3

I'm a bit confused about this graphic, notice the half ovals on top with the 3 in the center:

enter image description here

Is that a "triplet" and the same as this graphic in guitar pro?

enter image description here

Please note that I have searched but I am asking because one has a oval kind of thingy on top and the second has a bracket kind of thingy. Some of the answers I found are:

What exactly does a 3 mean over a quarter note and an 8th note?

I just want to double check instead of getting my ground/foundation wrong as I am very much still learning this stuff.

Are they the same and are they both triplets or something else?

  • It could be a combination of a triplet and a slur - a slurred triplet - although normally I would expect to see t he slur under the heads not over the beam. Also for beamed triplets the bracketing isn't needed since the beam performs the role of the bracketing. – Majenko Jul 21 '15 at 11:07
4

Yes they are both triplets.

If they were not eigth note triplets, the measure would not add up to 4 quarter notes, but instead 5 quarter notes. Another thing to note is notice how the notes are beamed to make 4 groups. This is to clearly show each beat i.e. each quarter note. As you can see, those notes form one group together equaling 1 quarter note so there's no doubt that they are triplets.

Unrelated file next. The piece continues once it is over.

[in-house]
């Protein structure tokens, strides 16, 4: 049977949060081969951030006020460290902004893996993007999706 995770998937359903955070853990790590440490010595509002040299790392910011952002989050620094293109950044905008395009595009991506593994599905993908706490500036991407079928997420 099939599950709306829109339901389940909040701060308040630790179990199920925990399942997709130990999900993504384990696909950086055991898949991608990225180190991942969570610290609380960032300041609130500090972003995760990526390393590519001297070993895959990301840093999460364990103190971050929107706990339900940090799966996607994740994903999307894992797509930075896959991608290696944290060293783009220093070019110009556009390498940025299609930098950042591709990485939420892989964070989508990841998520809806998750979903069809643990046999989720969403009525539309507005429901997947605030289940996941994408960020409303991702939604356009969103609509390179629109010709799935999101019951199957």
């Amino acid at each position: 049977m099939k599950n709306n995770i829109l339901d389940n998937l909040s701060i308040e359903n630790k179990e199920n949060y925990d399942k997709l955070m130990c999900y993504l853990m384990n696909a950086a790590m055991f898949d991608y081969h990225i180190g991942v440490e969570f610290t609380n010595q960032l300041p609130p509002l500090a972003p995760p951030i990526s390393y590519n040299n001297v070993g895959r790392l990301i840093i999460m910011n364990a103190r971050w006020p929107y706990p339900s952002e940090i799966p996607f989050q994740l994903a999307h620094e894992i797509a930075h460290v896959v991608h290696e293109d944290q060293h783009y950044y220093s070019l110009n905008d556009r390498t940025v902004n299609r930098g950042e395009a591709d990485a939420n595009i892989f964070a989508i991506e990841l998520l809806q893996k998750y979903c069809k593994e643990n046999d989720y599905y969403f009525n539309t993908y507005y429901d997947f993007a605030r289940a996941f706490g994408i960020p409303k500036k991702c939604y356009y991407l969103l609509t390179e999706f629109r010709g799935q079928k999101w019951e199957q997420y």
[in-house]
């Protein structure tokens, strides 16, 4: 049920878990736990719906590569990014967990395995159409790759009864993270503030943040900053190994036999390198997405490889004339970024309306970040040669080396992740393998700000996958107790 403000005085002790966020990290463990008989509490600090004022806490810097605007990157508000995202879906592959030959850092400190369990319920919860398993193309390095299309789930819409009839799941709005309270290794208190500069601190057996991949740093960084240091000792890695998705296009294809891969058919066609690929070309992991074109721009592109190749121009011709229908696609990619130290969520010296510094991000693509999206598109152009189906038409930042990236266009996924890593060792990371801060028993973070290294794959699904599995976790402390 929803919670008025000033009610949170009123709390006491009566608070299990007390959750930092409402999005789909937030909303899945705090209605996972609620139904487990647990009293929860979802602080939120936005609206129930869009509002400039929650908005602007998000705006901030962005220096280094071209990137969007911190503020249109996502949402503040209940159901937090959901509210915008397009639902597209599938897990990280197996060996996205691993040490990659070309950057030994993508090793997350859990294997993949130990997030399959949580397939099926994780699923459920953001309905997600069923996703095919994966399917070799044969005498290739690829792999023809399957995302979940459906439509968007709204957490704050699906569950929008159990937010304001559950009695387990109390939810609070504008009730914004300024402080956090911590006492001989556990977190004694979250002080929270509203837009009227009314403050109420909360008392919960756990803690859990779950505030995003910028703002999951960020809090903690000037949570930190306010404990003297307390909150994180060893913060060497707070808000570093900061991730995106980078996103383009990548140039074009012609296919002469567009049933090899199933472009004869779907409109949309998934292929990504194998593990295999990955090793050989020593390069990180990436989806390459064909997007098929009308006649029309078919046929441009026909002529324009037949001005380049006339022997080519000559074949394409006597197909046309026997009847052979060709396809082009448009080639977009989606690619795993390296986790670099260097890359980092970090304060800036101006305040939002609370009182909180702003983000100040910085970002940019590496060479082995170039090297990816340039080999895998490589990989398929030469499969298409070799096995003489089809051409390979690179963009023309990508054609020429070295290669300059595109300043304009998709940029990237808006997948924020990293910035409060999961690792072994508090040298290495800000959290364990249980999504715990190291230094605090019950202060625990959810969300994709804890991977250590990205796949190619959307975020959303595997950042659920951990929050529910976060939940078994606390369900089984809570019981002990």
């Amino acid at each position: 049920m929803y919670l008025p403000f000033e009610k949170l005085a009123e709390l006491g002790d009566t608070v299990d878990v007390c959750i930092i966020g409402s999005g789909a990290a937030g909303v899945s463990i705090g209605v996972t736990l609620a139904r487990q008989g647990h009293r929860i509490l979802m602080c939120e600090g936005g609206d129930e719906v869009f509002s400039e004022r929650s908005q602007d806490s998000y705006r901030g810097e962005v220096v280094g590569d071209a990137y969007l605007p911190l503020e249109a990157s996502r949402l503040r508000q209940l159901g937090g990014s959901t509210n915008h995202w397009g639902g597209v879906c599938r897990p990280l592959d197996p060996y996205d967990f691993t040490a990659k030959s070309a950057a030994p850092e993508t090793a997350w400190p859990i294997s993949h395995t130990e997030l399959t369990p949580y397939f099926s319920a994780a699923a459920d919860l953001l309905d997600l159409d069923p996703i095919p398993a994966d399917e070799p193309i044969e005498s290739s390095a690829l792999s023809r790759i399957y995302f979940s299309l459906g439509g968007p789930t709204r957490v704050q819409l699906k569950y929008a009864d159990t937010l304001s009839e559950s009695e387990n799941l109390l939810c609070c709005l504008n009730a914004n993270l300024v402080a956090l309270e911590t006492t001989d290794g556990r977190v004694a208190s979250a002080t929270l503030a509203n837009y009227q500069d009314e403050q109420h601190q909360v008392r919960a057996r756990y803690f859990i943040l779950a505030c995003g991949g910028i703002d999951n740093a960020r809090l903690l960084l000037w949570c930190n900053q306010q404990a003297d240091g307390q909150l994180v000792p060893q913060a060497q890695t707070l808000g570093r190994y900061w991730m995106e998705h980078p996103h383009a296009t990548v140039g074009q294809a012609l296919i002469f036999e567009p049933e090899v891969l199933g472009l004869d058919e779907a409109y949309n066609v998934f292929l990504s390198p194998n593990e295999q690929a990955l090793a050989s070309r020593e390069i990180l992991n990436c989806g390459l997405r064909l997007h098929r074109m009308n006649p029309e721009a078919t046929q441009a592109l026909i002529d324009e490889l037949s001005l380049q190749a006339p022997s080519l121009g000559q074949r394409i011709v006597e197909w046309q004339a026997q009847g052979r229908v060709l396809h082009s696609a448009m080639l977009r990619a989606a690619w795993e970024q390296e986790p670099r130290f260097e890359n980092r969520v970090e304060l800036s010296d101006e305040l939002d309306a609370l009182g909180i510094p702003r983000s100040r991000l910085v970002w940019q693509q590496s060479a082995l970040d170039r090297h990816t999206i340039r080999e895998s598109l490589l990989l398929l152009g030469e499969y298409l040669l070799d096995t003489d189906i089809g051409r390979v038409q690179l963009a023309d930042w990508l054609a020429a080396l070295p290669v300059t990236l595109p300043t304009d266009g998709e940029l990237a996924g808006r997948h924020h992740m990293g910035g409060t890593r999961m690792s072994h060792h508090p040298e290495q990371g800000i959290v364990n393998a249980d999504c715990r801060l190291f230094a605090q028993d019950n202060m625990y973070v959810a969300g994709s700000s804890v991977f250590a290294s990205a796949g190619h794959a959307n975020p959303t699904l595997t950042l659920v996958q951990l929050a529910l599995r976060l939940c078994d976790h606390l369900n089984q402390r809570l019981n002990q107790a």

• Thanks for replying! Is there any particular reason one is curved (half oval) and the other "brackety"? New style or just differences in the software or 'old' vs 'modern' way of writing it? – Ryan Jul 20 '15 at 18:01
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    @Ryan I'm sure it's just the style of whatever software created it. The bracket is much, much more common, but they are equivalent. – Dom Jul 20 '15 at 18:06
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    It does not matter. Sometimes it is notated with just a number three above the triplets – Neil Meyer Jul 20 '15 at 18:07
  • Thanks, I'll make a note that the "graphic" does not really matter, if there is a 3 on top, its a triplet. Feel free to correct me if I am wrong. Cheers! – Ryan Jul 20 '15 at 18:12
  • My impression is that the curved bracket was much more common in older music. I started music lessons a half-century ago, and the square bracket is actually less familiar to me. – Brian Chandler Aug 27 '15 at 3:33

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